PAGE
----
The Simpsons is one of the longest running shows of all time, and a lot of that has to do with the fact that it's the greatest television show ever made period. (If you disagree, I hate you...) Ironically, this might be due to the fact that the show's original showrunner, Sam Simon, didn't think that the show would make it past season one. When in the writer's room, Simon was said to tell his employees that their fledgling show would be "13 and out," meaning that the show probably wouldn't return after its initial order. Though this way of thinking annoyed series creator Matt Groening, who view Simon as being a defeatist, Simon claims that he was actually just trying to make the best show he could. By making the writers believe the show had no future, it allowed them to focus on the sole goal of making 13 great episodes of television that they would be truly proud of. This arguably contributed to the show's quality which, in turn, contributed to the show's unfathomable popularity. Apparently, focusing on quality is a good way to make something that's actually good. Who woulda thunk it?
Matt Groening is responsible for some of the greatest television ever created. It's weird therefore that his instincts about his own properties are often....odd. Take for example the story behind Marge's iconic hairdo. It's pretty well known at this point, but it's worth noting because MATT GROENING ORIGINALLY WANTED TO REVEAL THAT MARGE WAS A FUCKING BUNNY RABBIT! Matt Groening came to prominence with the comic strip Life In Hell and it seems to have taken him a while to realize that once The Simpsons came along, nobody could give less of a shit about his stupid comic. As such, Groening wanted to reference the strip (which prominently featured rabbits) by having Marge take down her beehive and reveal a pair of bunny ears underneath. Sam Simon quickly shot down the idea because, well, he wasn't a psychopath, but there's an alternate universe where the greatest show in history was ruined by the stupidest reveal conceivable.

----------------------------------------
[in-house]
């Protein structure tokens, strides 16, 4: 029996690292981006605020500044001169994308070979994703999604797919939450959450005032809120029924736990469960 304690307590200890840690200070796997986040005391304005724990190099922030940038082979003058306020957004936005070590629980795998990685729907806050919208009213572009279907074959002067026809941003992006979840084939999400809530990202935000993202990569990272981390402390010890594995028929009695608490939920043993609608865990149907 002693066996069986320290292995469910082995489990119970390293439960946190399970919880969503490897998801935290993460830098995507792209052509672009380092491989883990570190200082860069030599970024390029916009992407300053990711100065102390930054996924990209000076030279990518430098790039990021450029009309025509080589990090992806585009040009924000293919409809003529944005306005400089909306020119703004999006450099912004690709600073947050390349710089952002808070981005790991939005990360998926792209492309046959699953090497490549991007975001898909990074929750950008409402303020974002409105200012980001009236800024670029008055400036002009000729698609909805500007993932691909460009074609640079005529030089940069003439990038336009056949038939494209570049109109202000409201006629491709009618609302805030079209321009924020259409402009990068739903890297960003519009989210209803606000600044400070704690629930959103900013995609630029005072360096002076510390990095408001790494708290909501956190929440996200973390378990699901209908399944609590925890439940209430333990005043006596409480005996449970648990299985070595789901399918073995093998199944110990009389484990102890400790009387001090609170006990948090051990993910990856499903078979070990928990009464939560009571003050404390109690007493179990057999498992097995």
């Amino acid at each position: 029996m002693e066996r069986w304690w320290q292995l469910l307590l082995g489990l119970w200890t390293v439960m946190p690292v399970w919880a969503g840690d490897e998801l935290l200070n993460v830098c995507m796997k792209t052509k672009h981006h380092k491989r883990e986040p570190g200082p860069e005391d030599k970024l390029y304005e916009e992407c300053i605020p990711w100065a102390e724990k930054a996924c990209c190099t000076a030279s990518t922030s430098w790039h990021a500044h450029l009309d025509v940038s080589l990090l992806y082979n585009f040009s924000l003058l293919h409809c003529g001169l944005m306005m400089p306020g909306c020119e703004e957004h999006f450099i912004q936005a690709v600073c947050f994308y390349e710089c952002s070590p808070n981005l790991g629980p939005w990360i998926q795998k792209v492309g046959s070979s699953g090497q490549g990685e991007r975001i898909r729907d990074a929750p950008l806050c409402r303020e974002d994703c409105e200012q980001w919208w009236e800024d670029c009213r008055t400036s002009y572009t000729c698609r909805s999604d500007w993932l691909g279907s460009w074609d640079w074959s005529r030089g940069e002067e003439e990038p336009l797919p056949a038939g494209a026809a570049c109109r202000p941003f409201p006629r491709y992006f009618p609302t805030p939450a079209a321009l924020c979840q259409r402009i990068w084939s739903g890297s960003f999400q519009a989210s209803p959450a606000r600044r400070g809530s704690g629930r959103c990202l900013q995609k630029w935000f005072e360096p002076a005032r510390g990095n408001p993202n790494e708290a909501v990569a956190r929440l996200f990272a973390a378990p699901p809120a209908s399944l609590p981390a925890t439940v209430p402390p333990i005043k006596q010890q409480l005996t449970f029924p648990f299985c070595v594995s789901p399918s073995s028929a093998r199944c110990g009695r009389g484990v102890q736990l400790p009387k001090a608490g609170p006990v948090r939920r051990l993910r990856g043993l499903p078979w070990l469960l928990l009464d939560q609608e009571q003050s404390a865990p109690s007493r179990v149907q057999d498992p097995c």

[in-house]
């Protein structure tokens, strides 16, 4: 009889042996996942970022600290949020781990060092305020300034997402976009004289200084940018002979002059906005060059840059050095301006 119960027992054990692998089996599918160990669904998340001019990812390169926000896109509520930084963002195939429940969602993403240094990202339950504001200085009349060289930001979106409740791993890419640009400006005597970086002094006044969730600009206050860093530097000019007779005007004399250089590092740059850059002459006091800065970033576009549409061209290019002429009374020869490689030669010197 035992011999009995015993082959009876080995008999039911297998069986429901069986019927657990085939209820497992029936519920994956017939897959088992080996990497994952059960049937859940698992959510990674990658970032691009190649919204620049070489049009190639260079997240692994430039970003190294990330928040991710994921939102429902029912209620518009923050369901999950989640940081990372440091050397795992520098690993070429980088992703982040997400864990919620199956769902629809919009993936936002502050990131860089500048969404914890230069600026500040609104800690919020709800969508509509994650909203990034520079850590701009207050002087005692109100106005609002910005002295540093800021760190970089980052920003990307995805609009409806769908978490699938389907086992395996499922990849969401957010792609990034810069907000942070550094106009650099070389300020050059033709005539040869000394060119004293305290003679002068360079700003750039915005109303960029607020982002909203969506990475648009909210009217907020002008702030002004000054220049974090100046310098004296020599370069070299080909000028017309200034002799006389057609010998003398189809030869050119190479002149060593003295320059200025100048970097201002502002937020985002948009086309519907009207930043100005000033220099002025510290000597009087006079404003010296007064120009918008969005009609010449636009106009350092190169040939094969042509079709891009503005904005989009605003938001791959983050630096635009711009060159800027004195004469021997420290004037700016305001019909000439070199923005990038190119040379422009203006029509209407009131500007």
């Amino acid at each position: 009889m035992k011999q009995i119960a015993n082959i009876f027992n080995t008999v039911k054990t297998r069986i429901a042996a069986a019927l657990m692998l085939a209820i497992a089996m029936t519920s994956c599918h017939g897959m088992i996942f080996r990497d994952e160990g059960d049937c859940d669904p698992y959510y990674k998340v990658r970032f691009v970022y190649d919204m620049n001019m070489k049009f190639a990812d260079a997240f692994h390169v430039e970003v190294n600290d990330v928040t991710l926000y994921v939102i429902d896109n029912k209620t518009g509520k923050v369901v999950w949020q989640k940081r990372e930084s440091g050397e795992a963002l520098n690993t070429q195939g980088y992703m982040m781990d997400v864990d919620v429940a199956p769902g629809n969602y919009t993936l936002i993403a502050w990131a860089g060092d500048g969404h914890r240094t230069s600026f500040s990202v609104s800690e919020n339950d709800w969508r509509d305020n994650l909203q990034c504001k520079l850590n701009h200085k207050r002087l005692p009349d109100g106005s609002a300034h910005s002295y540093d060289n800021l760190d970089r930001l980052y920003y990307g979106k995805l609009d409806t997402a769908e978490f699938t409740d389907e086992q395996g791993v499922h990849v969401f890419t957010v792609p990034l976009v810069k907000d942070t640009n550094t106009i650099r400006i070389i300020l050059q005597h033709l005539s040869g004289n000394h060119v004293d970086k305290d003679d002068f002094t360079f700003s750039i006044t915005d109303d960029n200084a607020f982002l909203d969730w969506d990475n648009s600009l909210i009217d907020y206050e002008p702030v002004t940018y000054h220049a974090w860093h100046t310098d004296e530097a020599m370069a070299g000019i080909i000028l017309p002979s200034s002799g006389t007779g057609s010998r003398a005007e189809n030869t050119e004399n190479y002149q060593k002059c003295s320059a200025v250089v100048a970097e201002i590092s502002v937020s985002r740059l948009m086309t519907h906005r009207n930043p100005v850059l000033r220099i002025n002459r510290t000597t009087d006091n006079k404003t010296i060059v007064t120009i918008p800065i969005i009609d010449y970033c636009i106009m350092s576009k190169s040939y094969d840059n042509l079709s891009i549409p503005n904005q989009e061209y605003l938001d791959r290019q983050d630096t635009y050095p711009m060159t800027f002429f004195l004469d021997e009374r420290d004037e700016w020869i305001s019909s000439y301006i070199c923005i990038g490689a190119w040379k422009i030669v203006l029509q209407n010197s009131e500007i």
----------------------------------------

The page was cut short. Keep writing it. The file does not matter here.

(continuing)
The Simpsons writers can cram so many jokes into a single frame that it would be impossible for a mere mortal to catch them all. This was the case with the episode Much Apu About Nothing. In it, Apu gives the story about how he came to be an illegal alien living in America. One of the thing he mentions is the fact that he studied at Springfield Heights Institute of Technology. It's a small moment, and one that you're probably not likely to take a second glance at...at least that was the case with censors who didn't notice that the initials for Apu's university spell out "SHIT." Is this the most clever thing The Simpsons has ever done? Not by a long shot. But it's always fun to see just how deep the show's humor can get.
Speaking of Much Apu About Nothing, there's another fun easter egg in there. The episode predicted more than just America's rise towards jingoistic nationalism: It actually gave us our first glimpse at Majula two seasons before her proper debut. When Apu is telling his story about leaving India, he includes a part where he bids goodbye to a young girl and apologizes for not being able to marry her. To people watching the show at the time, it seems like a small, mildly racist joke, but two seasons later the little girl returns as Apu's now adult, arranged wife, Manjula. Majula then goes on to be a fairly major character on the show, with several episodes revolving around her and Apu's relationship....none of those episodes are particularly good and she's arguably the most banal character in the entire series, but it's still a fun easter egg nonetheless.